(CN) – Yalcin Ayasli, a Turkish-American entrepreneur who founded the now-defunct airline BoraJet, amassed a personal fortune that made him a formidable power broker in both his birth and adoptive countries.
That was before he crossed paths with Turkish businessman Sezgin Baran Korkmaz. Korkmaz has ties to Turkish President Recep Tayyip Erdogan, but he is known in the United States for giving testimony in the investigation of Special Counsel Robert Mueller.
On Tuesday, in a federal racketeering complaint replete with globe-spanning intrigue, Ayasli accused Korkmaz of taking over his airline through a campaign of violence, extortion and financial crime.
Korkmaz’s labyrinthine ties to the Turkish elite and the murky underworld of American financing can be encapsulated in a picture.
Taken in 2017, the same year Mueller subpoenaed him for a grand jury in Washington, the photograph shows Korkmaz standing between Erdogan and an accused white-collar criminal.
Along with his brother Isaiah, with whom he leads a polygamist Mormon sect, Jacob Kingston is awaiting trial on allegations that he cheated the U.S. Treasury out of more than half a billion dollars worth of tax credits, at least $210 million of which he allegedly funneled into Turkey.
Represented in his 127-page lawsuit by the law firms Jones Day and Sheehan Phinney, Ayasli accuses Korkmaz of running a thuggish campaign to devalue Borajet and then buy out the company with the illicit proceeds at a “fire sale” price using his Istanbul-based SBK Holdings.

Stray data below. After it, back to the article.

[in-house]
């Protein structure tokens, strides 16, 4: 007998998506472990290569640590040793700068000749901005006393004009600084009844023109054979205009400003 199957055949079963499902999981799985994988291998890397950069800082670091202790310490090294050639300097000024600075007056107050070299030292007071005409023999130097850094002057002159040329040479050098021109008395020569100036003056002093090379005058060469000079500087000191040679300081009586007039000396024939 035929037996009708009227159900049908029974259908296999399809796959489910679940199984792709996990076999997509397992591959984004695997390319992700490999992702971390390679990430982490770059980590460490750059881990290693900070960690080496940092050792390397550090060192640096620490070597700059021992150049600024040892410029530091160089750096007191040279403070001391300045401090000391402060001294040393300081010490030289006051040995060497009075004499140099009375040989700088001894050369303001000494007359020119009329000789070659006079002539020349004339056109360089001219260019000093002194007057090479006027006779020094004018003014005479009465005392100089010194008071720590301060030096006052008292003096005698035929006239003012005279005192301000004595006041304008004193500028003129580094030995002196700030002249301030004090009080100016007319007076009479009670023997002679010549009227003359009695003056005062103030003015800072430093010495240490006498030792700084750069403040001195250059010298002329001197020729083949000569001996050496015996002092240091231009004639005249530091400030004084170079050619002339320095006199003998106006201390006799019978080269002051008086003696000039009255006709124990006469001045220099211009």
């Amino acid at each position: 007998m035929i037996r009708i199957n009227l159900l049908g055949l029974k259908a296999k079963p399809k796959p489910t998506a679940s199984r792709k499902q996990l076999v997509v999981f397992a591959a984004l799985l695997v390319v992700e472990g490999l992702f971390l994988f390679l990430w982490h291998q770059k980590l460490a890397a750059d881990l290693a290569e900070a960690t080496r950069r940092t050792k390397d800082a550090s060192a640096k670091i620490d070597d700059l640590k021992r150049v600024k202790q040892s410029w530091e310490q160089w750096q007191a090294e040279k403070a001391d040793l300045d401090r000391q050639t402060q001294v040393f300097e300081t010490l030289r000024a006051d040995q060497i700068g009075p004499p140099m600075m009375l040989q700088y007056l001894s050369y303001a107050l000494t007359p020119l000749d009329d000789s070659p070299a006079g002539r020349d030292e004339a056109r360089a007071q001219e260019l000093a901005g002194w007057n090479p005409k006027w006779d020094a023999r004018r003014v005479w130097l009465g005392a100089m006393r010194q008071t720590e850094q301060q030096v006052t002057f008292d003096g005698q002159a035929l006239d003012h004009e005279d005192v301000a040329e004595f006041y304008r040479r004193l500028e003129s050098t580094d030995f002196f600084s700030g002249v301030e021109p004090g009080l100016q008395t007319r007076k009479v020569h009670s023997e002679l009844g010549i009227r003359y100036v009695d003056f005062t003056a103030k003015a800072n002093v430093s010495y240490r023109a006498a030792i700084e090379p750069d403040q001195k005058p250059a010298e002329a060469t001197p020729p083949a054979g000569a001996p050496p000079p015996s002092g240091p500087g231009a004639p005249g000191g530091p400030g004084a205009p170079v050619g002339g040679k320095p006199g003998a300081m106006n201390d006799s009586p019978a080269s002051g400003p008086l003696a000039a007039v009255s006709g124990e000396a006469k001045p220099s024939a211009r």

The suit is filed in New Hampshire, where Ayasli says he maintains his primary residence in Hillsborough County. Contacted in Turkey via social media, Korkmaz defended his dealings with the now-indicted Kingston clan.
“My local bank verified the source of the accounts through the U.S. Federal Reserve,” Korkmaz said. “I invested that money in completely legal companies in Turkey and took every precaution that can be reasonably expected to make sure everything was above board.”
For Korkmaz, the lawsuit against him is “transparent” payback by ex-BoraJet executives. “I have done absolutely nothing wrong other than objecting against being embezzled,” he insisted.
Sheehan Phinney attorney Robert Miller declined to comment on his suit with Ayasli, which accuses Korkmaz of assault, attempted bribery, and threatening to rape and murder Ayasli’s female executive.
Within a span of six months, Ayasli alleges that Korkmaz sent him 137 text messages, including WhatsApp warnings that “You and your wife will look for a place to hide” and “I will disgrace you before the eyes of the whole world.”
The tale told in Ayasli’s lawsuit intersects with two high-profile U.S. criminal cases, hopping across Istanbul, Utah and Virginia.
Born in Turkey’s capital of Ankara, Ayasli studied electrical engineering in his home city before obtaining advanced degrees at the Massachusetts Institute of Technology in 1973. He would live in Massachusetts for about three decades and make his fortune founding Hittite Microwave Corp., a public company that he later sold for $2.45 billion.
“Dr. Ayasli is an individual with a deep sense of pride in his Turkish heritage,” his lawsuit states. “Accordingly, after selling his technology company, Dr. Ayasli invested substantial portions of the proceeds of that sale in domestic and foreign non-profit entities and businesses. He did this in pursuit of his overarching goals of promoting and educating people about Turkish culture worldwide and supporting friendly relations between Turkey and the United States.”